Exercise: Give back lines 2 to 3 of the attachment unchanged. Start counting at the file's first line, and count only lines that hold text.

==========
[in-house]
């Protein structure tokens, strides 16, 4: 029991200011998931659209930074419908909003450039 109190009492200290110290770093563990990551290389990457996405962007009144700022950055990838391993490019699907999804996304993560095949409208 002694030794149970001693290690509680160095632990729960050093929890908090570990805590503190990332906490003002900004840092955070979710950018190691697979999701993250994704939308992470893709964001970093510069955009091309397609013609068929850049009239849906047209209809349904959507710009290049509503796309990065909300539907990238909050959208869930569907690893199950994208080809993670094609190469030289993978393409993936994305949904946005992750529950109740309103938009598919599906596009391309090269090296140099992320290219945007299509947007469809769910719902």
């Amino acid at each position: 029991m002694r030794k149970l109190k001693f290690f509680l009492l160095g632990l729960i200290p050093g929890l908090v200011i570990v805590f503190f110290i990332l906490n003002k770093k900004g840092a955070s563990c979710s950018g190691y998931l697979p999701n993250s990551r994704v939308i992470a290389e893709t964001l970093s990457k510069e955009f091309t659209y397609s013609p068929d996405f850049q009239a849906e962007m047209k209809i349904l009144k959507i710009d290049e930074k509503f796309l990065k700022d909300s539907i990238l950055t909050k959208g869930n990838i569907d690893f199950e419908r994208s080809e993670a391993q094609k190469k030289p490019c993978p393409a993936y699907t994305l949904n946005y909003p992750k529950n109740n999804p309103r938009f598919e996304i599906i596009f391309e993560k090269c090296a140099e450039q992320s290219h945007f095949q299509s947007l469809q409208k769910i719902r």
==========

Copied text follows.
């Protein structure tokens, strides 16, 4: 029991200011998931659209930074419908909003450039 109190009492200290110290770093563990990551290389990457996405962007009144700022950055990838391993490019699907999804996304993560095949409208 002694030794149970001693290690509680160095632990729960050093929890908090570990805590503190990332906490003002900004840092955070979710950018190691697979999701993250994704939308992470893709964001970093510069955009091309397609013609068929850049009239849906047209209809349904959507710009290049509503796309990065909300539907990238909050959208869930569907690893199950994208080809993670094609190469030289993978393409993936994305949904946005992750529950109740309103938009598919599906596009391309090269090296140099992320290219945007299509947007469809769910719902």
């Amino acid at each position: 029991m002694r030794k149970l109190k001693f290690f509680l009492l160095g632990l729960i200290p050093g929890l908090v200011i570990v805590f503190f110290i990332l906490n003002k770093k900004g840092a955070s563990c979710s950018g190691y998931l697979p999701n993250s990551r994704v939308i992470a290389e893709t964001l970093s990457k510069e955009f091309t659209y397609s013609p068929d996405f850049q009239a849906e962007m047209k209809i349904l009144k959507i710009d290049e930074k509503f796309l990065k700022d909300s539907i990238l950055t909050k959208g869930n990838i569907d690893f199950e419908r994208s080809e993670a391993q094609k190469k030289p490019c993978p393409a993936y699907t994305l949904n946005y909003p992750k529950n109740n999804p309103r938009f598919e996304i599906i596009f391309e993560k090269c090296a140099e450039q992320s290219h945007f095949q299509s947007l469809q409208k769910i719902r």